So, most of you know we aren’t really kid people. That’s not to say we don’t like a kid for a little while, or as little individuals. We can be zany and fun, but we find the whole endeavor rather tiring, even when we love the little tikes.
Which makes this experience even more powerful. I’ve written on this blog about my Aunt Rhonda, my Dad’s sister who passed away about a month ago. We were in
Of course the distraction was nice. But there was something else, something about Benjamin, that offered such a salve to our wounds. Here is this little guy, this little guy we came to love so much, so full of life, promise and future. So full of wonder, excitement and joy. Anticipation, tenderness and a lack of socialized inhibition. I had the immense privilege of being there the day they took Benjamin off the ventilator and he could breathe for the first time on his own. Here it was, seven years later, and they were taking Rhonda off the ventilator so that she could breathe her last. There was something profoundly poetic, melancholy for sure, but renewing as well, about being with him in such a way at such a time.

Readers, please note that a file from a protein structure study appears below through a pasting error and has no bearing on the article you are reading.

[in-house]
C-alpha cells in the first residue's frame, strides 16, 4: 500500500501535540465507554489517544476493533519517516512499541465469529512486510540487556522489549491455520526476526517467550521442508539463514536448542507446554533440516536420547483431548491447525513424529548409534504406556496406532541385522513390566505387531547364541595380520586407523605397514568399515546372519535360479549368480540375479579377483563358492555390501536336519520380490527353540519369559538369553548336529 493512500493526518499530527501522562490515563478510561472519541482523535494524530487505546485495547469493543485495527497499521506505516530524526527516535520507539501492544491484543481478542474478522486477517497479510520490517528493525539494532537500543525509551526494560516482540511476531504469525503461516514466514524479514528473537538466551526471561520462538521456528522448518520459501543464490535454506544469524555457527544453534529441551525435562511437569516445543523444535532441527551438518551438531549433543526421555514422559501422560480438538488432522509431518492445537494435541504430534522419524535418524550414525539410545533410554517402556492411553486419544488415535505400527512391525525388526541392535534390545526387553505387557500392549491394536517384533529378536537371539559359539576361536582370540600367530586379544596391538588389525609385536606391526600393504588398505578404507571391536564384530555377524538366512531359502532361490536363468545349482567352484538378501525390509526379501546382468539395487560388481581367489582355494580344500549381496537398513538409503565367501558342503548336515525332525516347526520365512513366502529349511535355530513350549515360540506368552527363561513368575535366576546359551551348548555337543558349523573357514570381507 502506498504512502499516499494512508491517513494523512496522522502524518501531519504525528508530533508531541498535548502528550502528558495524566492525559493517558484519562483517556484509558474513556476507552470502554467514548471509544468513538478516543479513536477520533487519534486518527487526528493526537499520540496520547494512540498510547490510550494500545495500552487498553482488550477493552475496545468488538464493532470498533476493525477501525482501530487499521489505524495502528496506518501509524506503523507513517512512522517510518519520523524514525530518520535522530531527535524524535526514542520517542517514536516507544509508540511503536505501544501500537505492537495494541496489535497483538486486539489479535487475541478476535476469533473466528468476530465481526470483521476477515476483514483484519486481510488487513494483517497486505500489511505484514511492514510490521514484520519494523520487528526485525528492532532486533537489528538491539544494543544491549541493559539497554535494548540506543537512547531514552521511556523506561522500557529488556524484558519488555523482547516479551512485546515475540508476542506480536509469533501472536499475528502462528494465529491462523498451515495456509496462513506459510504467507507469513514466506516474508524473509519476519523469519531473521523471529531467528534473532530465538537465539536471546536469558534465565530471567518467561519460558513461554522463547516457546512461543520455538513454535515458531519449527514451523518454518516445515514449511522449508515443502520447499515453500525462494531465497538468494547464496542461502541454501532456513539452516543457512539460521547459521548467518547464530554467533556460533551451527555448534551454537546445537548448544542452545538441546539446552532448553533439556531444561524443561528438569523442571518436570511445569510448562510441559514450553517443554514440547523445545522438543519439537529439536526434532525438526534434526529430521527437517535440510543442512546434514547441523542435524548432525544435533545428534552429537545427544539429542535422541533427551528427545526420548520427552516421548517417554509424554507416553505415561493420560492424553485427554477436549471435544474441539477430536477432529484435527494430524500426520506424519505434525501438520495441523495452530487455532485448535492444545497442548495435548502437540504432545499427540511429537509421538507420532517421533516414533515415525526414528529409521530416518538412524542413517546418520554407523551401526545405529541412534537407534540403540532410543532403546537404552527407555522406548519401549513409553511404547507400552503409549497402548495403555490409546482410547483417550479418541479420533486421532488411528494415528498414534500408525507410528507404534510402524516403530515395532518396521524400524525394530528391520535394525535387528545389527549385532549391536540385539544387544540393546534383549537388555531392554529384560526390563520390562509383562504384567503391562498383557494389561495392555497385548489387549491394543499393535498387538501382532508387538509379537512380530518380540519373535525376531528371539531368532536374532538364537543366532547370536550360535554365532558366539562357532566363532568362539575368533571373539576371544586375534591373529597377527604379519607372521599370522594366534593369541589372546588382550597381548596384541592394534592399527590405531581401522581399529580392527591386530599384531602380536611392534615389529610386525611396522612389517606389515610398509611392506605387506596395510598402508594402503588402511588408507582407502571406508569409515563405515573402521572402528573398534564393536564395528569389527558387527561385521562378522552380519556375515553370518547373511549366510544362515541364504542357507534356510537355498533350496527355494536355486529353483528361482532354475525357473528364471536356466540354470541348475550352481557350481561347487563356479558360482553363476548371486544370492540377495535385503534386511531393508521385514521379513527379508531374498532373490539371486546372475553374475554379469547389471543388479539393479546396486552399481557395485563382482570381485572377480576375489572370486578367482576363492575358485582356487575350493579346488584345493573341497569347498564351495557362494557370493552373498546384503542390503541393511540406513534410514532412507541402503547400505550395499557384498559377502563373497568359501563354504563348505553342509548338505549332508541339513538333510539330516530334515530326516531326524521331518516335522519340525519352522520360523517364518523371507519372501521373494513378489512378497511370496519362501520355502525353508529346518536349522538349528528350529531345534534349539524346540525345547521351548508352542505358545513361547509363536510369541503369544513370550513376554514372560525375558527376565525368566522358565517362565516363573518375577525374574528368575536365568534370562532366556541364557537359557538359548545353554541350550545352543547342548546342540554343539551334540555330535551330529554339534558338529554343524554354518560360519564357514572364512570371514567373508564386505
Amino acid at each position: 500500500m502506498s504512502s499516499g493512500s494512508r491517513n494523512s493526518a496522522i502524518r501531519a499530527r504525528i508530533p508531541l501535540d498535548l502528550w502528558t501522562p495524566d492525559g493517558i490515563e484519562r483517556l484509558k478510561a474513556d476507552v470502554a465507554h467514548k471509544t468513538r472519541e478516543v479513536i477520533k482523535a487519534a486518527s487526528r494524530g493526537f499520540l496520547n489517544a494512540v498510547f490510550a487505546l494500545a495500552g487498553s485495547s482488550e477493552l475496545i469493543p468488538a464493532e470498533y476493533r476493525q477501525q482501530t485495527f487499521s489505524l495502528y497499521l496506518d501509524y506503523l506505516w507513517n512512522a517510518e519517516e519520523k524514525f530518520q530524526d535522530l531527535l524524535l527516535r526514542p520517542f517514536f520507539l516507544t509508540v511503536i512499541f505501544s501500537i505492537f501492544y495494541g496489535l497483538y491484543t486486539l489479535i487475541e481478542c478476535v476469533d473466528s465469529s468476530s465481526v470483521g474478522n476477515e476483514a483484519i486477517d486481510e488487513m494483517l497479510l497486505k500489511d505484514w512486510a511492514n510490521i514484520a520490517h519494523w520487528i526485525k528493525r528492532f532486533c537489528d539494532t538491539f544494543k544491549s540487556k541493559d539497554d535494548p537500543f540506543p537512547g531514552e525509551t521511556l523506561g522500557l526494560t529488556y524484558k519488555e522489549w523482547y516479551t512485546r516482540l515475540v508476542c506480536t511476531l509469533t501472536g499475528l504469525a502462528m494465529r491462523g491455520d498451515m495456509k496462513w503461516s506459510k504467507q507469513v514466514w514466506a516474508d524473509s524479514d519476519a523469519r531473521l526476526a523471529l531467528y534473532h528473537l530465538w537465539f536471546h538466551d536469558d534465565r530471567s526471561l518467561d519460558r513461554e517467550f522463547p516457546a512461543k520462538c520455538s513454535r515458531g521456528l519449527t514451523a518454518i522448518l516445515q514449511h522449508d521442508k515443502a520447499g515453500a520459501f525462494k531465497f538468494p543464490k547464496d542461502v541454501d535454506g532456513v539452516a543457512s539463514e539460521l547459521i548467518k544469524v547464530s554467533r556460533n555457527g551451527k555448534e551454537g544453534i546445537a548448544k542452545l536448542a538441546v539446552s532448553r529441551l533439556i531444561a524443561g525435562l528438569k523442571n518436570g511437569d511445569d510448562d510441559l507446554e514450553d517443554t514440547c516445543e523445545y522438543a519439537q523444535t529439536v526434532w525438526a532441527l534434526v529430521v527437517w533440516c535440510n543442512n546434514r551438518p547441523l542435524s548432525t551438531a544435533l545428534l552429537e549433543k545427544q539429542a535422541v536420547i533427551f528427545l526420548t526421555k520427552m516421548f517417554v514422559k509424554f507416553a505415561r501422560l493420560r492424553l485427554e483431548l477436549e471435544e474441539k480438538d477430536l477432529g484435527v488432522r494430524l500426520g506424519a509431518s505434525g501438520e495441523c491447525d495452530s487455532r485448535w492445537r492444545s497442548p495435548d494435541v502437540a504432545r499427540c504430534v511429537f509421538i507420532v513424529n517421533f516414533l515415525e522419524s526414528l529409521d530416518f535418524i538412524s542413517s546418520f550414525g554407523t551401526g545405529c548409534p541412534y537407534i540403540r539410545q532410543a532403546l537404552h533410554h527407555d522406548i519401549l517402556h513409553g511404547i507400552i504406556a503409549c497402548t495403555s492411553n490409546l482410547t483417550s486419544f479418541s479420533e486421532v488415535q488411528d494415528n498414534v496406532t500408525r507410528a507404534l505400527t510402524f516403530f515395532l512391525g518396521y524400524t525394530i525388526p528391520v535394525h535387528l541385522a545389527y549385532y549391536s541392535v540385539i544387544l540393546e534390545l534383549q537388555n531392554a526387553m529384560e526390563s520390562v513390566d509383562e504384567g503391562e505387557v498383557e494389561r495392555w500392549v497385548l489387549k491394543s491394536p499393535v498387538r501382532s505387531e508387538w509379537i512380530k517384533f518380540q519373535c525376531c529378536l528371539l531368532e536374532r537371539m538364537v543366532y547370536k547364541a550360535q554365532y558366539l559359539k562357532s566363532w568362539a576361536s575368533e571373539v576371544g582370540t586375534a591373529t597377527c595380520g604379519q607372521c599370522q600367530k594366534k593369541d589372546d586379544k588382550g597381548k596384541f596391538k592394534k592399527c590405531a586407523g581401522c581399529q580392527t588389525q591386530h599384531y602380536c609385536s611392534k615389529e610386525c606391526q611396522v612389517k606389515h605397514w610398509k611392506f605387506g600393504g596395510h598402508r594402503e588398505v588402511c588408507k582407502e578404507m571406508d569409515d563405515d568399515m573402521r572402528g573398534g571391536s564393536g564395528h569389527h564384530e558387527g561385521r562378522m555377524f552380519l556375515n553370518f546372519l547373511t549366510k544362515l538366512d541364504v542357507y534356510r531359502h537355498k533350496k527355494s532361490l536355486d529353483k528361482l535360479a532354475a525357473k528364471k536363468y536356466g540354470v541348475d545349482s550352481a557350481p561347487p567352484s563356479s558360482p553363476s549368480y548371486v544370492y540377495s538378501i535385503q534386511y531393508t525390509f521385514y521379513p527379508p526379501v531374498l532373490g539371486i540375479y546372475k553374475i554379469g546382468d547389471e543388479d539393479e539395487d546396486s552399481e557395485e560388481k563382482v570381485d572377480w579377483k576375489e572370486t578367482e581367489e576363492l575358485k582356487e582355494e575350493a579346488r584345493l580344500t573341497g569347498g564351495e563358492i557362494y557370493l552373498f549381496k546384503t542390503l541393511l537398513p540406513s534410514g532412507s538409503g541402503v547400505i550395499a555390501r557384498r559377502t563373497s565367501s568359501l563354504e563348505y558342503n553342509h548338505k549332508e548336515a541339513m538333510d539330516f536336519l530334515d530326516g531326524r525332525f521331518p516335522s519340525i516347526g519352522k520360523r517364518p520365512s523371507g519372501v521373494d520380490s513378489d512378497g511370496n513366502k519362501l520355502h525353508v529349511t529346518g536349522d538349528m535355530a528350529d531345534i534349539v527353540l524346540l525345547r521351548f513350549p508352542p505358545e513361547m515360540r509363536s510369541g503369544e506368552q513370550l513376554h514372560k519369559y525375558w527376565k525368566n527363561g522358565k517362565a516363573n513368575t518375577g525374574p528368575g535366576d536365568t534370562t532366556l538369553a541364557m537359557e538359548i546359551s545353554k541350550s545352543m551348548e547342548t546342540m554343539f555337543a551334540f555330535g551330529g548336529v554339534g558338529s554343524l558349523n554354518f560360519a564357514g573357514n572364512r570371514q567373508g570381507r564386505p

The day that I received word that Rhonda had passed away was Benjamin’s first day of school. They have this big ceremony on Saturday where the second graders do this rather extensive play, hand off flowers to the first graders, and the kids go off to class while the parents snap pictures, wipe tears, and hear from the principal. This is a private, Waldorf school, and they clearly know how to do new beginnings.
Something about Bejamin on stage, with his big square backpack, twice the size of his torso (all these German kids had the same shape of backpack too; you could see that they were quite the item of pride), getting his flower and torch and facing his future really touched my heart and reminded me that death doesn’t get the final word. That death begets life as much as life does death, and that the fidelity of God to us is a hope worth holding on to.